When I moved to the UK in my 20’s I was struck by how much more walking they do over here. And I was also struck by buggies. Strollers, as I would have called them back then. Strollers being pushed by terrifying, frazzled women hunched over their buggies, loaded down with shopping bags. They had the look of a demon in their eyes and pushed their buggies with the ferocity of a linebacker at the Super Bowl. Get in their way and you’re losing a toe.
‘What’s the matter with these rude people?’ I’d wonder, ’As if having a kid gives them the right!’ I was self righteous and oh-so incredibly stupid. I know this now because I am the frazzled shell of a woman ploughing down those who fail to jump out of the way. And let me tell you what exactly is wrong with people like me and what gives me the right: pushing that buggy is bloody hard!
So for anyone out there who’s lost a toe to the woman pushing the buggy, let me explain some things to you.
1) It might be 10 am, but she’s been trying to get out the door with that damn buggy since before you were awake. – It may be unbelievable that someone who’s been awake since 6am hasn't even managed to do her hair and forgot to brush her teeth. She’s been making sure the baby’s fed, cleaned, re-cleaned and probably re-re-cleaned. Then she has to gather nappies, wipes, bottles or snacks, toys, extra clothes. It’ll have been a miracle if she remembers her purse, let alone her lip gloss. And those are the easy days when there are no tantrums, teething or baby colds – those days are harder. She’s trucking that buggy that way because she’s exhausted and lugging more baggage than Rihanna.
2) She’s in a bigger hurry than you – Everyone has somewhere important to go, but going out with a baby is like being sent out to the shops with a time bomb. That bundle of joy has no audible ticking, nor is there any red wire we can cut to diffuse it, but he is defiantly set to blow at a specific time. Mums get good at sensing it in the air. They know that if lil’ junior doesn't get fed or napped or changed or home by a certain time, there will be hell to pay. If you don’t make your bus, you’ll be a bit bummed, write a tweet about how it sucks and get on with waiting for the next one. If that mum with the wild-eyed crazy determined stare on doesn't make the bus, she’s sat with a screaming baby in the bus shelter for the next half hour. Your glares will let her know it’s no fun for you, but trust me, it’s far worse for her.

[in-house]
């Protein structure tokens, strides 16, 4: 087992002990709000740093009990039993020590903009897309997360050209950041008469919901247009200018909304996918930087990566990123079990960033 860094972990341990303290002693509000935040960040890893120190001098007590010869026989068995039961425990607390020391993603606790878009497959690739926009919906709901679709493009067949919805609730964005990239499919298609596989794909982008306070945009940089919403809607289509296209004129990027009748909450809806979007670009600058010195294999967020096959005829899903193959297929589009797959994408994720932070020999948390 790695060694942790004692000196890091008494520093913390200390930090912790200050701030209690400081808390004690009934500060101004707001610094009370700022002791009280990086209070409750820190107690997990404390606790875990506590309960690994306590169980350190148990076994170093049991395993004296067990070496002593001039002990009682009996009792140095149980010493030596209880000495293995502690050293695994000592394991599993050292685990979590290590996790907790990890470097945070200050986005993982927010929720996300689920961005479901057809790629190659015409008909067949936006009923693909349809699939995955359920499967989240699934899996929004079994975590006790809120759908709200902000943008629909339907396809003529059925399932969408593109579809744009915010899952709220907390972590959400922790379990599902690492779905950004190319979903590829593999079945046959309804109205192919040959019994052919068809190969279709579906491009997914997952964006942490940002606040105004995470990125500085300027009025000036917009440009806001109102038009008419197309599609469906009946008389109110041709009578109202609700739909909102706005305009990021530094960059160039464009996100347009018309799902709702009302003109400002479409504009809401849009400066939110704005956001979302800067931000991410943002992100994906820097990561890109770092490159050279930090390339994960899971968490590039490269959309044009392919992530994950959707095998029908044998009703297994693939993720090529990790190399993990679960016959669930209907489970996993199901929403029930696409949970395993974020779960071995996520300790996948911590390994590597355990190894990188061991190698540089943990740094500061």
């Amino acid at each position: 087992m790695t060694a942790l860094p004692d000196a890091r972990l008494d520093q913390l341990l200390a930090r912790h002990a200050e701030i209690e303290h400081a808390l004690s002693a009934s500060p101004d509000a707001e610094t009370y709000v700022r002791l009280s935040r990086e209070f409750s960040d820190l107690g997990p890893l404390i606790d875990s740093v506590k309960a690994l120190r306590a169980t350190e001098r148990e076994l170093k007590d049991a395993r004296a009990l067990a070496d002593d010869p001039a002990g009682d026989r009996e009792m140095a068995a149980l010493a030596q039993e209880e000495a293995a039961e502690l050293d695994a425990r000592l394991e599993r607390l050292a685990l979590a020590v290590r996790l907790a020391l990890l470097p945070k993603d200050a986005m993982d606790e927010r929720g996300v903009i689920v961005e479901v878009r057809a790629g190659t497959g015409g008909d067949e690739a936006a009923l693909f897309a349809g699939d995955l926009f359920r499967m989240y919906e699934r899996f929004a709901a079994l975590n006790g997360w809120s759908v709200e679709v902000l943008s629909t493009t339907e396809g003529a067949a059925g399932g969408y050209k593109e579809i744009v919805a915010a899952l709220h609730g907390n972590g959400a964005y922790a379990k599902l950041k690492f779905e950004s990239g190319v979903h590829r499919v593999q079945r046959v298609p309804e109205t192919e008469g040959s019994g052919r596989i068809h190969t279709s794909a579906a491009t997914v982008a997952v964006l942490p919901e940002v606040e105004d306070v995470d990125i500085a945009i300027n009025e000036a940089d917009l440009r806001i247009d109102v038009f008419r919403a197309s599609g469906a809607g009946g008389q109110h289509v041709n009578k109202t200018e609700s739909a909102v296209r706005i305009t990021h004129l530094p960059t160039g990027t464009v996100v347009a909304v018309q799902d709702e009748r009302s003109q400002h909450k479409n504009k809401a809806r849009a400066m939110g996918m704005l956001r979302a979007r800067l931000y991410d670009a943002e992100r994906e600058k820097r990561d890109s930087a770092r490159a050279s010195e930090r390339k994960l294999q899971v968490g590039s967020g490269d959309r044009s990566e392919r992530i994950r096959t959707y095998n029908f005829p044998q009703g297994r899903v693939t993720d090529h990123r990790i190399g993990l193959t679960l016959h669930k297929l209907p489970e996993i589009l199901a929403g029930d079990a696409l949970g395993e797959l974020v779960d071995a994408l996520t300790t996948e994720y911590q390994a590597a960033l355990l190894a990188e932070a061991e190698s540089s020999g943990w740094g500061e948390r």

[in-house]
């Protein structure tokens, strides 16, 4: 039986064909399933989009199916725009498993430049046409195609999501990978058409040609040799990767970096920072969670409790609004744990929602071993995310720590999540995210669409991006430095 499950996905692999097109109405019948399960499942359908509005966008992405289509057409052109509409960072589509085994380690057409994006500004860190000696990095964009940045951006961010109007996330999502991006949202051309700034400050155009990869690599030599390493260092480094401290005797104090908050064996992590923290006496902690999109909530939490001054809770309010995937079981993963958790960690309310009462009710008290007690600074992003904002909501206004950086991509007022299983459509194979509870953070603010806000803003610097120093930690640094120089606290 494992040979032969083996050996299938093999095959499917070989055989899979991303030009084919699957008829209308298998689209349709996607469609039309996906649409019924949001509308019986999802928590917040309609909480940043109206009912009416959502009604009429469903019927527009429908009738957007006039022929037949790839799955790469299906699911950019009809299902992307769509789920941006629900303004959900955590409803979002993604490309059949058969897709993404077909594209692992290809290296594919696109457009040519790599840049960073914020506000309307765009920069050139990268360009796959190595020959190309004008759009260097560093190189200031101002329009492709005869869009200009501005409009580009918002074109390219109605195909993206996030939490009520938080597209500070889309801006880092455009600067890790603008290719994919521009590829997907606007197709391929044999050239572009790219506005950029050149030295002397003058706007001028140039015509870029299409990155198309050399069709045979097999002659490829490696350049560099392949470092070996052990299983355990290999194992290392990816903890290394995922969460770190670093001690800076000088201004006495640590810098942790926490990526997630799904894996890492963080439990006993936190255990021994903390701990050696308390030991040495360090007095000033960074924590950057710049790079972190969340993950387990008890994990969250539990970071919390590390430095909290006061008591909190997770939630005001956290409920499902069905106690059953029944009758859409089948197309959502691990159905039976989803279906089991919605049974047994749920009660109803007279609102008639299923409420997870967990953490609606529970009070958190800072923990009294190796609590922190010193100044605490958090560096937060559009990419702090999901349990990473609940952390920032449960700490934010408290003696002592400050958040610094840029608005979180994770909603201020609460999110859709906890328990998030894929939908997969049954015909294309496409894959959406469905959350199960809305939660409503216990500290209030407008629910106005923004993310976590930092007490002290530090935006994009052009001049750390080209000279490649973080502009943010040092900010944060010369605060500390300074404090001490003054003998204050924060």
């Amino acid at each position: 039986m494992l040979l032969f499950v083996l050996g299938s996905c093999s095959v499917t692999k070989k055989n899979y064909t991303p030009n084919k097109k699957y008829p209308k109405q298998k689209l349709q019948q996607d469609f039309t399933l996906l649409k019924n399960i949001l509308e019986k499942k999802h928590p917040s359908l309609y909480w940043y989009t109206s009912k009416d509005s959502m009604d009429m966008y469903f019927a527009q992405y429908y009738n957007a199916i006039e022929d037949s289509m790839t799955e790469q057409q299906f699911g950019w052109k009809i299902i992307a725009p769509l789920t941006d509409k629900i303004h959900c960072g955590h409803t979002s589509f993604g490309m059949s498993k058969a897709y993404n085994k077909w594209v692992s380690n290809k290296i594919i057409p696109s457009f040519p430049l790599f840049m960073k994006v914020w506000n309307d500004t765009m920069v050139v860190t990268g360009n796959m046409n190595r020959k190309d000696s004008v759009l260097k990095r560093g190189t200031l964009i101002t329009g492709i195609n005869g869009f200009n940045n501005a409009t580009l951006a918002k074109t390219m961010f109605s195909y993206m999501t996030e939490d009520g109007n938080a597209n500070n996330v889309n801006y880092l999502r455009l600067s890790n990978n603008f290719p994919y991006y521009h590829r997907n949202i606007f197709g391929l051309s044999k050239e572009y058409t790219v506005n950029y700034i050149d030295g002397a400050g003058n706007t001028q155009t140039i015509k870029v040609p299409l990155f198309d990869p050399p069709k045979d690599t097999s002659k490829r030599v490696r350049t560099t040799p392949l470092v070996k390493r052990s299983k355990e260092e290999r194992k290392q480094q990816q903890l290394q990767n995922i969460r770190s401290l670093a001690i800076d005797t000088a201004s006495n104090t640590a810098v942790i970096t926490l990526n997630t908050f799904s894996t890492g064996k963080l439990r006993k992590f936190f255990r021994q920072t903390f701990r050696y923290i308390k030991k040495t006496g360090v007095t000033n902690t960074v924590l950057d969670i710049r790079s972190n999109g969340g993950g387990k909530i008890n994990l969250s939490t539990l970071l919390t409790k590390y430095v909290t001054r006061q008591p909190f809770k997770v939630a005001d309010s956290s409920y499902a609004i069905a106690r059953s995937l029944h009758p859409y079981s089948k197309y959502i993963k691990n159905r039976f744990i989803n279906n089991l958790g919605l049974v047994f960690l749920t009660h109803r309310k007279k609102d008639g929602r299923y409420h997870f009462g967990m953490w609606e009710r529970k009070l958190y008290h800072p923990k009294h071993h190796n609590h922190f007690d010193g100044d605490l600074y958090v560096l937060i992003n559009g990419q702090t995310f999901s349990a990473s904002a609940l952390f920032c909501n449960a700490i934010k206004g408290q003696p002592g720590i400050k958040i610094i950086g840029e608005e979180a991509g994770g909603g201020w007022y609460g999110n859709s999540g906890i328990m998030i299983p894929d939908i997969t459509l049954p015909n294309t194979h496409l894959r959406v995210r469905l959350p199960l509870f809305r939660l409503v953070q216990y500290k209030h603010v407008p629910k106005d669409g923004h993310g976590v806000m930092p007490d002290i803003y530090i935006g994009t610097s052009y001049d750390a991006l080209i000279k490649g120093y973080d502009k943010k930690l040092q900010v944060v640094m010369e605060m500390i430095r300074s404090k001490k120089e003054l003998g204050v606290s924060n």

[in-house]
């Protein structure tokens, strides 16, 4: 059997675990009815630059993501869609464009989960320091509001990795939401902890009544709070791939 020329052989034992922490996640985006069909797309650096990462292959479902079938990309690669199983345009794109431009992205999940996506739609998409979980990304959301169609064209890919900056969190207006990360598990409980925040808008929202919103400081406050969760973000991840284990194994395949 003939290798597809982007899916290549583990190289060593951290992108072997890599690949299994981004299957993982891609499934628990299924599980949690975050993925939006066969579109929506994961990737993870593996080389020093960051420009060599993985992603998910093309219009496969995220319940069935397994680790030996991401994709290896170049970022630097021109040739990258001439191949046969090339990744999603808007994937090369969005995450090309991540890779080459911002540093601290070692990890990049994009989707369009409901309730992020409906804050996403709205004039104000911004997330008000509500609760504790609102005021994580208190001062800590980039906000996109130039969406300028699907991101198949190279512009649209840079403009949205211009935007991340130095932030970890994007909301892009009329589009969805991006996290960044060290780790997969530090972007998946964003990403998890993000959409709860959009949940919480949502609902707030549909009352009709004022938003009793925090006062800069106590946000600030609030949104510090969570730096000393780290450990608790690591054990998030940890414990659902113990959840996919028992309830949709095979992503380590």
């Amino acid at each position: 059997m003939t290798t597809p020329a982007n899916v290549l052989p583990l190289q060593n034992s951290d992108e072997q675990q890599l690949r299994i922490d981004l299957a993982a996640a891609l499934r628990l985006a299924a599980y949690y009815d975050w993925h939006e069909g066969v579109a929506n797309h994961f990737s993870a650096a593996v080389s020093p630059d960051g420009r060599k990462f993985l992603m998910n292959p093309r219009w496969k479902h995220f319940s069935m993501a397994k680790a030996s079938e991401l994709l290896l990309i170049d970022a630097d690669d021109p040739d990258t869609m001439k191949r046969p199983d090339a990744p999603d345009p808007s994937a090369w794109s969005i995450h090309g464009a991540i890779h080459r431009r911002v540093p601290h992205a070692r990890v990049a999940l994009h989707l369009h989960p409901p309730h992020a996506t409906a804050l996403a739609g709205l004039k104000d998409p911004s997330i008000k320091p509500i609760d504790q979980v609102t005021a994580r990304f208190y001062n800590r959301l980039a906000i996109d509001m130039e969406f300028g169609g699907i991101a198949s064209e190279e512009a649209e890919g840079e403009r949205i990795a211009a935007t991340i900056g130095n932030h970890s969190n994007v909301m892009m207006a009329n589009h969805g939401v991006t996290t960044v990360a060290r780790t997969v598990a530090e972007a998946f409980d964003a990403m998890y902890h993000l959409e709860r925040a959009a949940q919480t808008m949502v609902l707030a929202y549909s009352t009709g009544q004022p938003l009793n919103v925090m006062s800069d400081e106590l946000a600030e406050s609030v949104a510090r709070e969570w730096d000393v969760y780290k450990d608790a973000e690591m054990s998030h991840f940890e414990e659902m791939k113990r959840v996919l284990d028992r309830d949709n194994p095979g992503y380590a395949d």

3) She doesn't care about the point you’re trying to prove – She’s just pushed buggy, baby and all 50kg of necessary baby stuff up a hill, over broken pavement and through puddles. She’s dressed like a hobo, and her hobo rags are covered in baby puke and little crusty bits of baby snot. She’s had 2-3 hours sleep. She’s not had sex in 3 months. She’s remembered the rain cover for the baby buggy, but not her own umbrella. So when you meet her on the narrow pavement and stay on the side where you are, even though she’s trucking along towards you, she’s not going to move. It’s not that she’s being a bitch. It’s not a game of chicken to her. She really can’t maneouver that buggy as well as you want her to, so be warned. Move it, or say bye-bye big toe.
4) She’s been dealing with hundreds of pavement hogs already today – She’s also been dealing with doors that aren't big enough for the buggy, shops that are impassable because of steps at the entrance, feeling like a frumpy mess and even feeling guilty that everyone is pissed off that her buggy is in the way. She really doesn't want to ruin your day. She really doesn't think she and her child are more important than you. She’s just trying to make her way through another day filled with obstacles – physical and metaphorical. She may not have noticed you there amongst all that, or she may have hoped that your common decency would have had you step to one side.
I know I've been the one on the other side, failing to appreciate the plight of the buggy mum. Sorry to all those I didn't get right out of the way for - I should have given you all a medal! Or at least a hug.